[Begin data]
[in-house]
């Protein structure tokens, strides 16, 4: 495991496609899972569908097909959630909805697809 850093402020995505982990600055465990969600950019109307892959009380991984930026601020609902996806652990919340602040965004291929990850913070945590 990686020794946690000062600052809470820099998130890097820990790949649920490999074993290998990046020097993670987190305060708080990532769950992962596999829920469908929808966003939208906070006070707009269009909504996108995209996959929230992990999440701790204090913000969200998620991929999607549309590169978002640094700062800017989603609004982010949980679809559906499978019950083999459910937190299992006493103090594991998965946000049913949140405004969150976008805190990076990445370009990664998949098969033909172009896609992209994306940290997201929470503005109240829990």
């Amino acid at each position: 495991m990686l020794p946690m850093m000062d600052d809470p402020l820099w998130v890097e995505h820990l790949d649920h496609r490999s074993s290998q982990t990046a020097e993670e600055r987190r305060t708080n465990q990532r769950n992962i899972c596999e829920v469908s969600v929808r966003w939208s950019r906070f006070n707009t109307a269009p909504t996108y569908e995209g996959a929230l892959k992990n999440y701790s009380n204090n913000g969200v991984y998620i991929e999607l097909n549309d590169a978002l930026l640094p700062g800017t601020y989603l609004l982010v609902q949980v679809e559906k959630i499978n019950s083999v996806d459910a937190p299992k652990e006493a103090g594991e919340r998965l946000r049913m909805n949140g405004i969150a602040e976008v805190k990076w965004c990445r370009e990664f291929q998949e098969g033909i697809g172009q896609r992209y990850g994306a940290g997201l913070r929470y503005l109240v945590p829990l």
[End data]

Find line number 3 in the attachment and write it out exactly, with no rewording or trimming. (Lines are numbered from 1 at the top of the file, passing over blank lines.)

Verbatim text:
């Amino acid at each position: 495991m990686l020794p946690m850093m000062d600052d809470p402020l820099w998130v890097e995505h820990l790949d649920h496609r490999s074993s290998q982990t990046a020097e993670e600055r987190r305060t708080n465990q990532r769950n992962i899972c596999e829920v469908s969600v929808r966003w939208s950019r906070f006070n707009t109307a269009p909504t996108y569908e995209g996959a929230l892959k992990n999440y701790s009380n204090n913000g969200v991984y998620i991929e999607l097909n549309d590169a978002l930026l640094p700062g800017t601020y989603l609004l982010v609902q949980v679809e559906k959630i499978n019950s083999v996806d459910a937190p299992k652990e006493a103090g594991e919340r998965l946000r049913m909805n949140g405004i969150a602040e976008v805190k990076w965004c990445r370009e990664f291929q998949e098969g033909i697809g172009q896609r992209y990850g994306a940290g997201l913070r929470y503005l109240v945590p829990l």